Hot Lips Brandy

Dear Prospero,

Thank you for giving us the opportunity to read your piece entitled Hot Lips Brandy.

While we enjoyed some aspects of the story, many of us kept questioning whether street swindler might not be a better vocation for you, but this sort of office chatter is unlikely to prejudice our view of your work as we are a top-tier behemoth of the publishing industry.

In some passages, our most senior editor seemed to have the need to lower her uvula, diverting air flow through her nose and producing a sort of nasal whine.

Though it is from time to time the sensitive writer’s wont to murderously impale certain words, many thought the word ‘veliger’ was typographically incorrect and that you must certainly have meant ‘villager,’ which in the context of the “visit to the local brothel” episode (part 3c) would have made good sense. But it was only on the fourth reading that a small cadre of us grasped the freshwater gastropod angle.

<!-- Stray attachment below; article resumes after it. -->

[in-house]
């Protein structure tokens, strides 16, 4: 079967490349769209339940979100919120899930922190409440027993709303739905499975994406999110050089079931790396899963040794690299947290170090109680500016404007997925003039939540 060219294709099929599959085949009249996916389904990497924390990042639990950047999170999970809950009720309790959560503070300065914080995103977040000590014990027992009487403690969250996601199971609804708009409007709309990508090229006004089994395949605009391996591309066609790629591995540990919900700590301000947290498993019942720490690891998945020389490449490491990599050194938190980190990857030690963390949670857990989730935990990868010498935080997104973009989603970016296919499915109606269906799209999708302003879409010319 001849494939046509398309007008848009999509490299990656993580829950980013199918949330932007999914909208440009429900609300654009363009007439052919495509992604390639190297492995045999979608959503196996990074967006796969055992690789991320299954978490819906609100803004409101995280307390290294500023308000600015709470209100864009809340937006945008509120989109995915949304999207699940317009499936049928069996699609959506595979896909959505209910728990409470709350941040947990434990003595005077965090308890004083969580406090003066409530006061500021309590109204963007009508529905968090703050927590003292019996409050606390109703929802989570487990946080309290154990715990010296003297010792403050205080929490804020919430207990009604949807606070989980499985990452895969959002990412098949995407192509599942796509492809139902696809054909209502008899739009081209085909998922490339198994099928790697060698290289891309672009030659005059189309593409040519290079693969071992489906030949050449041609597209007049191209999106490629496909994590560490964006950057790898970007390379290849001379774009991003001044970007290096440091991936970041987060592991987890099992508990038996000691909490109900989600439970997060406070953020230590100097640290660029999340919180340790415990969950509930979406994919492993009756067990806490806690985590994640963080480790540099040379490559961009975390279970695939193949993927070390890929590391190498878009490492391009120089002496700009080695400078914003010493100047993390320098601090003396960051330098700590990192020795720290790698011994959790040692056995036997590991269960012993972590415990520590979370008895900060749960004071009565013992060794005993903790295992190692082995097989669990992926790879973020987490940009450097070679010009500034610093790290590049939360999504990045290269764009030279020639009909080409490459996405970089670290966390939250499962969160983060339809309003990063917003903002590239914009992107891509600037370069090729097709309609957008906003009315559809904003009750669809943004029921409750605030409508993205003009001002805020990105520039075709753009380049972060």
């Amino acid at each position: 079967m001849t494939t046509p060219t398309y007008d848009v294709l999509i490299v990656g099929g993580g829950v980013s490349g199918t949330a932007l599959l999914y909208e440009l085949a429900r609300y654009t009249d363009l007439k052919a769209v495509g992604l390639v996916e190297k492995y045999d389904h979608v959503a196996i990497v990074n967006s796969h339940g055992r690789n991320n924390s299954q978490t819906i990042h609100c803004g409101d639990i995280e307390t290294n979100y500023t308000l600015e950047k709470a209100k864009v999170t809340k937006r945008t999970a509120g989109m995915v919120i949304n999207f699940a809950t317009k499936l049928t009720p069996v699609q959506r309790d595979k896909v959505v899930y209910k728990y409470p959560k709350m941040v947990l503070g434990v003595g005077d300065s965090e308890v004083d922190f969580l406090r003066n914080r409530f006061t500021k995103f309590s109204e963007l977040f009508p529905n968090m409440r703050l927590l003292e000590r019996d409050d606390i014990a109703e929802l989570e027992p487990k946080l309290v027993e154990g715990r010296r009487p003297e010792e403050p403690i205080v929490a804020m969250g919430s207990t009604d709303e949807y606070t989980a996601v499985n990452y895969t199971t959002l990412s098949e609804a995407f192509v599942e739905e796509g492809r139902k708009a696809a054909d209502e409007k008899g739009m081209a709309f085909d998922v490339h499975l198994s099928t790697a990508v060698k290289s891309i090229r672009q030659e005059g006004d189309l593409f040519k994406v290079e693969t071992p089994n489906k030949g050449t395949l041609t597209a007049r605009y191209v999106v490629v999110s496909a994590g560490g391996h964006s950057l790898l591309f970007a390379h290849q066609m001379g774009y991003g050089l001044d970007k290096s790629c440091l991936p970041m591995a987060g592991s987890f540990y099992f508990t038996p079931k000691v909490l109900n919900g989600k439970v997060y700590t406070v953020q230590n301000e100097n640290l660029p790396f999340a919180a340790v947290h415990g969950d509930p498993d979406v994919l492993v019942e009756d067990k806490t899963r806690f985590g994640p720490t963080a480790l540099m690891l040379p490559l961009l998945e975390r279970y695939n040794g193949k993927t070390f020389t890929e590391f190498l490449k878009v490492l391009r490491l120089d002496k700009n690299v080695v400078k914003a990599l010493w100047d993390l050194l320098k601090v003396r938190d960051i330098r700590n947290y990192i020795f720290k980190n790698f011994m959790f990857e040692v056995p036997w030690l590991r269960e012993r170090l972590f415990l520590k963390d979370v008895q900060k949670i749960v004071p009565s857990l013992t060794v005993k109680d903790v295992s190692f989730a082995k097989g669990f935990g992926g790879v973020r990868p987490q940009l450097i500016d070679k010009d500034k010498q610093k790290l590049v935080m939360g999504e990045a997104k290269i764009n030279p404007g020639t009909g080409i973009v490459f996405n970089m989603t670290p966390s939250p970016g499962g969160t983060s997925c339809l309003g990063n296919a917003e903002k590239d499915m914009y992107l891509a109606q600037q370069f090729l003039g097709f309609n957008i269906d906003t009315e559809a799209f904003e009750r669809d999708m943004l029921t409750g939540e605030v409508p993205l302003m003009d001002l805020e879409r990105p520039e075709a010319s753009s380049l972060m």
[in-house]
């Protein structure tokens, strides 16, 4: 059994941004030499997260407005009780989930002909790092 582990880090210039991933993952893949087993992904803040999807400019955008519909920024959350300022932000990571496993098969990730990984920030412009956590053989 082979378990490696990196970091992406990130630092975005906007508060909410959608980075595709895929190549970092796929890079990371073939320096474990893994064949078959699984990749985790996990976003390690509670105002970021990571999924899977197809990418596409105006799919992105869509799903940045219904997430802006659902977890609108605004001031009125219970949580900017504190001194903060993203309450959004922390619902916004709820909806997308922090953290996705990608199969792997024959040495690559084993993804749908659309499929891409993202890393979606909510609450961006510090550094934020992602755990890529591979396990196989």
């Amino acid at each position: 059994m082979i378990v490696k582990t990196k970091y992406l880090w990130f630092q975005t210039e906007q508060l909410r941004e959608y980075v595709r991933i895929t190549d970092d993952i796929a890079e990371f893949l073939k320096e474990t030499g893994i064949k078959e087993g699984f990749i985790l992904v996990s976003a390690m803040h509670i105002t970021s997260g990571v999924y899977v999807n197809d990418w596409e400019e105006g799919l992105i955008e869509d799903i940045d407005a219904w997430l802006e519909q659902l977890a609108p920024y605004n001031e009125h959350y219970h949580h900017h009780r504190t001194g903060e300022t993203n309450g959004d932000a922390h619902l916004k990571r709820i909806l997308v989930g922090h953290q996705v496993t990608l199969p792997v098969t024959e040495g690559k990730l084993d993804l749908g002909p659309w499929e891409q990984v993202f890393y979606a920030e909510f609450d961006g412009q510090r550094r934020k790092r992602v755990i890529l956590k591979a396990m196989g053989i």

The sudden shift to Esperanto in the penultimate paragraph was admittedly unexpected. This linguistic sleigh of hand only works one out of a thousand times. This was not one of those times, though we did enjoy the sexual innuendo which came of its own toward the climactic end of an otherwise distracting and poorly lubricated gear change.

I personally felt your diagnosis of meningeal tuberculosis was unconvincing. Young farmer Brown probably suffered from eye strain.

One of our staff, Tina, a recovering bibliophile, saucer-eyed and mercurial of temperament, said your work was a finely chopped mixture of horseradish, Spanish onions, and Herbes de Provence sautéed in homemade goat butter and reduced nicely to an unctuous paste, and while her recent run-in with the law does not automatically disqualify her from opining on any of the material we receive–in hygienically sealed envelopes, as per the new regulations we were forced to adopt in the latter half of 2016–we make sure she is at all times kept away from the deep fryer.

In short, the majority of us look upon your cosmoramic writing style with a jaundiced eye. Gone are the days when a byzantine style is likely to curry favor with an editor, especially one prone to self-immolation; moreover, multi-protagonist stories can work a treat in the current market, but this sprawling amalgam of mirrory characters in search of the ‘perfect polygraph’ is weighed down by the crushing weight of its own invention.